THE BLOG
05/23/2013 01:29 pm ET Updated Jul 23, 2013

Questions Make Good Connections

What is the capital of Pennsylvania? It's a good question designed to get a specific answer -- an answer, by the way, that I remember using the mnemonic "Harry's Pennies." But it's not the kind of question that necessarily leads to a good personal connection with others. And yet, questions can be very good for that.

I'm a talker. Always have been. Always will be. In fact, I've turned a social disability of talking too much into a lucrative career as a professional speaker. But that's for another blog on building a business that matches your innate skills and/or issues.

My challenge is that the older I get, the more I realize that my talking gets in the way of creating a deeper human connection. And while I recognize this intellectually, and can even identify it when it's happening, my talking tends to drown out the very thoughts that suggest that I should keep quiet.

The people I admire are the ones who know how to ask me a good question. They know how to carry on a conversation by doing nothing more than asking something about, well, me. And while their questions encourage me to continue my excessive talking, it also shows that they are interested. And that feels good.

If you'd like to be a better questioner as a way of being a better connector, consider the following.

Be Sincere. Somebody once said that sincerity is the most important thing and if you can fake that, you've got it made. Seriously, to truly connect with others, we need to have a sincere desire to do so. It's not about just being nice, or placating, and it's not about doing what you think you should do. Sincerity comes from a place of genuine interest and care.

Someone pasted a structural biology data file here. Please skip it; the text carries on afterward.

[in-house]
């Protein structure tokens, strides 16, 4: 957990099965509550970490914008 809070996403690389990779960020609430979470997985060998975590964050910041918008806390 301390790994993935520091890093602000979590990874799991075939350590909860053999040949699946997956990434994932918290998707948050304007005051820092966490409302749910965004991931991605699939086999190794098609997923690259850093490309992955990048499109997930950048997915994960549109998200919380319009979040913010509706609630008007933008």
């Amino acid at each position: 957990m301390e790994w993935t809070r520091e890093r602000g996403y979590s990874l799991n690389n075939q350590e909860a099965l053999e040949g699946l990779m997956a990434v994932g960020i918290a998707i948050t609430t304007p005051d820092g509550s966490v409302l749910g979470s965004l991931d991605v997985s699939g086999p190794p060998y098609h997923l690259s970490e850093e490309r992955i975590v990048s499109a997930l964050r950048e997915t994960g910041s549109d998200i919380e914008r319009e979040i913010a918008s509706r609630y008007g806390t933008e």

Just Listen. Listening is tough. In my master's program in social work, I discovered that true listening was multilayered. It involved paying attention to the words, the tone, and the body language. Plus, it included an understanding of the person, their background, and their personality. It was not simply hearing words and responding. And while most of us are not therapists, we could benefit by just paying better attention to the combination of words and emotions.

Probe Without Probing. Probing for the sake of probing, as my proctologist says, is not that pleasant. However, when someone deepens a conversation by asking sensitive and logical questions about what was just said, there is an opportunity to continue a conversation almost indefinitely. So, how do you feel about that? Just asking.

Reflect. Finally, when we're able to reflect what someone says, they feel heard. And when we do that in the form of a question, the person feels heard and usually continues to talk what was just reflected. This shows that you're paying attention, that you're interested and that you're willing to hear more.

Asking sincere questions can be a great way to achieve a good connection. And by the way, the capital of Pennsylvania is Harrisburg. I'm not sure why it's not Philadelphia. Maybe I'll ask someone.

For more by Ron Culberson, MSW, CSP, click here.

For more on emotional intelligence, click here.

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